Question [received July 11, 2008]: We’re in St. John’s, Newfoundland, waiting to cross to Scotland. We’re just about ready to go and the weather forcast is good for leaving. However, Hurricane Bertha is just south of Bermuda. The current forecast is for her to weaken to 55 knots within four to five days, and stay well south of Nova Scotia and Newfoundland.
It seems possible for us to go now and if Bertha speeds up and heads northeast we could head for the Labrador Sea to get out of her way. Would you consider leaving a stupid choice to make?
Answer [with some changes and additions after the fact]: This is a tough decision, particularly since the weather, aside from Bertha, looks very good to head east and the summer is marching on with an ever-increasing chance of hurricanes. If I was in St. John’s in Morgan’s Cloud and absolutely had to get to Europe this year would I risk going? Perhaps, but as a general rule I don’t run with the bulls and I don’t go to sea in the same ocean as a hurricane. To me, the downside risks of both activities outweigh any benefits.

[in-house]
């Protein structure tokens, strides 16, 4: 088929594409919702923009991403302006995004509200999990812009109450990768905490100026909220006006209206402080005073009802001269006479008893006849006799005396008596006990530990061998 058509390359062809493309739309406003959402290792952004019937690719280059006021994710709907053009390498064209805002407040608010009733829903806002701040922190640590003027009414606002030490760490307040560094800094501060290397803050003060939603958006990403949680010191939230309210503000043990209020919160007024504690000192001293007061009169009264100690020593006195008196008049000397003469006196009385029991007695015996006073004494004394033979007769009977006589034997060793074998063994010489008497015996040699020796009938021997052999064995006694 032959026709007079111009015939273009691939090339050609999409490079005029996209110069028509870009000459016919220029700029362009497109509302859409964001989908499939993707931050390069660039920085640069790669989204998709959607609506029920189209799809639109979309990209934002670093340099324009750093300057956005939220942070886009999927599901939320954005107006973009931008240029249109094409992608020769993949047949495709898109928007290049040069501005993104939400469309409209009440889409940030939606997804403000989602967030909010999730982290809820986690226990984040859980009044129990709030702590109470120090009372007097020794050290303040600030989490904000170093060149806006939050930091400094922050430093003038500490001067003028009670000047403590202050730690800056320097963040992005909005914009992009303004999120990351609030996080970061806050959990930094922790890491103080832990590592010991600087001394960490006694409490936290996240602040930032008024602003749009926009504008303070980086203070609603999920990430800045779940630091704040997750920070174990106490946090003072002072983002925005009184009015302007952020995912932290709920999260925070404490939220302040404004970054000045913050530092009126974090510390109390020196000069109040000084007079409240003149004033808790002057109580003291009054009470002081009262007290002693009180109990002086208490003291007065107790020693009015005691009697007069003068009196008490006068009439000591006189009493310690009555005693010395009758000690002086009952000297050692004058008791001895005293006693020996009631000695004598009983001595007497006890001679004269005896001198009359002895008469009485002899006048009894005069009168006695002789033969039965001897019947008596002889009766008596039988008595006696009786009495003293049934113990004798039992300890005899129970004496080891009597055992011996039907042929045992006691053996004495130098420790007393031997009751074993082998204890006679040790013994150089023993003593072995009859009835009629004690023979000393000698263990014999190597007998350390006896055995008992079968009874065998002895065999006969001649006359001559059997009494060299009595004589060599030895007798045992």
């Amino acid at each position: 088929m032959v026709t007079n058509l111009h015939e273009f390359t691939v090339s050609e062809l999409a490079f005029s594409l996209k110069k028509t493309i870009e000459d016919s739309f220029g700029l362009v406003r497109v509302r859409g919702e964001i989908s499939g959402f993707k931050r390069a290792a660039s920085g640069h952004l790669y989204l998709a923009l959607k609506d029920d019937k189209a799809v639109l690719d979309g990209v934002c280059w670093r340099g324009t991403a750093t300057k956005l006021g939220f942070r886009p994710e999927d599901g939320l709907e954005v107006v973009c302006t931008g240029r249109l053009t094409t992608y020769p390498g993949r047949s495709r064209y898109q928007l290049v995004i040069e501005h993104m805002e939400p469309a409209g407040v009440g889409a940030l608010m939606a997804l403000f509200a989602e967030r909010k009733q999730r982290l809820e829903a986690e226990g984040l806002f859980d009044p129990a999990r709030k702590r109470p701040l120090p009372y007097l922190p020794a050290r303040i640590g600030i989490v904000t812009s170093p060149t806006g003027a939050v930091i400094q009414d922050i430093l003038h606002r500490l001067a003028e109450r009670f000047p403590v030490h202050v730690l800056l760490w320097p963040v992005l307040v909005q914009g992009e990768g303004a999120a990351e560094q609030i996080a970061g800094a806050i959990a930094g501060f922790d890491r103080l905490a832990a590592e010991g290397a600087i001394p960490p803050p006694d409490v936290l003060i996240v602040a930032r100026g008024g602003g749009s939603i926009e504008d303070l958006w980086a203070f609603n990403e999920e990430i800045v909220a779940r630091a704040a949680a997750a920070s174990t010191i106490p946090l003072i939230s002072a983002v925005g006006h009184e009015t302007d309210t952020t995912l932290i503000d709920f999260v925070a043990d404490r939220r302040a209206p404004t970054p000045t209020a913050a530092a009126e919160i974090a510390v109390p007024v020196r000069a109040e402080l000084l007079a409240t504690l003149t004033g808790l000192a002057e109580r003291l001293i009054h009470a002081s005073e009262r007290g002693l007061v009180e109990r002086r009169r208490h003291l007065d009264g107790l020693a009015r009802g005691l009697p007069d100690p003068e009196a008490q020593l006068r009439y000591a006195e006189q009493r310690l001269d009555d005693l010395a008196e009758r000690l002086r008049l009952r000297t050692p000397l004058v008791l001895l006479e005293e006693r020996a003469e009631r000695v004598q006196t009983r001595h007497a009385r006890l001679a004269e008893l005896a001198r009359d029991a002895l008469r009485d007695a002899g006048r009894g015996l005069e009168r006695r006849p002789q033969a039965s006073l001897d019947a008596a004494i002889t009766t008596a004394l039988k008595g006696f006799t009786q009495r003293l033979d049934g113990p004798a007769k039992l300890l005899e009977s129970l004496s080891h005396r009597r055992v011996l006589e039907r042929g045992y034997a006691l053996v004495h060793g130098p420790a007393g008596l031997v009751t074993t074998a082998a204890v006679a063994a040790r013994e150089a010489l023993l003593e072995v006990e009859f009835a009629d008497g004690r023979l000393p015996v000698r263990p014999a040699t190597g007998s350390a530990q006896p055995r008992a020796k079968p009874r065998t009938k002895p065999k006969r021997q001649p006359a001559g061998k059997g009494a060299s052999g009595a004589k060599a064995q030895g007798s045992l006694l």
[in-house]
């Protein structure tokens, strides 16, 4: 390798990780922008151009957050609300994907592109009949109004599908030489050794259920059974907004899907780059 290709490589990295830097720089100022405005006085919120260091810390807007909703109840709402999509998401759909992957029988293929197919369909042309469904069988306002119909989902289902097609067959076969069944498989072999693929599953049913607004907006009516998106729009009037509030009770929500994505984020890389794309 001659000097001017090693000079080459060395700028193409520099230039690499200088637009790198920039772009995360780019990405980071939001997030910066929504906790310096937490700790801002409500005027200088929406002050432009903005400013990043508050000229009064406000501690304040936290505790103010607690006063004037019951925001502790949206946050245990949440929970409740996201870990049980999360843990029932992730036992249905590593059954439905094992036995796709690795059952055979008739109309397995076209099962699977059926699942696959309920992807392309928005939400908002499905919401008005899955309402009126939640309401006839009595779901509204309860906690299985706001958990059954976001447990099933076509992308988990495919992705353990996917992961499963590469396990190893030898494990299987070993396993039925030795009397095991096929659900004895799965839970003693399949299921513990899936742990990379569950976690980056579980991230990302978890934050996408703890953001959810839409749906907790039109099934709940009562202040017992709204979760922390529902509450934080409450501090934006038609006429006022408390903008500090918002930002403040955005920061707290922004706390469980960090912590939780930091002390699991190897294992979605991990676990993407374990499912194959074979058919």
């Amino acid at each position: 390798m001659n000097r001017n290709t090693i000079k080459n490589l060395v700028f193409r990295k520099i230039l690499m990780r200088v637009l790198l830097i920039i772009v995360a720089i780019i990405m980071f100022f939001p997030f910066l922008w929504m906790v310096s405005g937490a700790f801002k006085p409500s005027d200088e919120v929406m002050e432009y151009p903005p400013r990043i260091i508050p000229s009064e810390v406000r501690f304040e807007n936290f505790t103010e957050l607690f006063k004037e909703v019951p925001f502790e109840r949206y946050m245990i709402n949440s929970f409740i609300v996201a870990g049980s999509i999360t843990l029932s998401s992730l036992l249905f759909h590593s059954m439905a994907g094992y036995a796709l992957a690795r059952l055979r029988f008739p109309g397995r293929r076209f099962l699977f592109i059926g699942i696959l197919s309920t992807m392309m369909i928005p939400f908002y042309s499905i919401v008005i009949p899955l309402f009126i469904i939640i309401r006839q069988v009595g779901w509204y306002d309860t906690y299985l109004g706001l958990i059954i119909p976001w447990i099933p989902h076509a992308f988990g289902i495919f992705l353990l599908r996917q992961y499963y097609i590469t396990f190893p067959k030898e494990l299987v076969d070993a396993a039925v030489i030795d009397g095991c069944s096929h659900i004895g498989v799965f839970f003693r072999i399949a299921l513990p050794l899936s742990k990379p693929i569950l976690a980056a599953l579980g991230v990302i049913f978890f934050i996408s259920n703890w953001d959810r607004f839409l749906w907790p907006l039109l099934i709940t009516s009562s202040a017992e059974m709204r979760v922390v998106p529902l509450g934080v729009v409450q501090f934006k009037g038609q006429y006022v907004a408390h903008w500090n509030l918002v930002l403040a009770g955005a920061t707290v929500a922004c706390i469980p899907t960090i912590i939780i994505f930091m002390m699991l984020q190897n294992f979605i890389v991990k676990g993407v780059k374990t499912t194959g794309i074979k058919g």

If I was heading for Greenland I would go but watch Bertha very carefully and divert for Labrador if she did something unexpected. However, on a course for Scotland you won’t realistically have that option after the first day or so.
Hurricane prediction is an inexact science at best. There is always a chance that a hurricane will do something completely unpredicted, particularly when it goes extra-tropical as it moves north past Nova Scotia. It, or an extra-tropical storm it spawns, could also easily accelerate to 25 or even 40 knots and overtake you no matter what you do. Admittedly, with the current jet stream position I’m guessing that Bertha will probably eventually die out north of Bermuda, but can you afford to take the risk of that being wrong? Only you can say. And before deciding, you need to ask yourself if you, your crew, and your boat are capable of surviving storm force winds for several days.
As hurricane seasons have got longer with more frequent and intense storms that come further north earlier, it is getting more and more difficult to completely avoid going to sea with a hurricane around and still make voyages.
However, there are two things voyagers can do:
- Leave for west to east Atlantic crossings by the end of June.
- Be prepared to scrap the entire plan of making the crossing if stopped from leaving by a series of hurricanes, and go the next year, but earlier.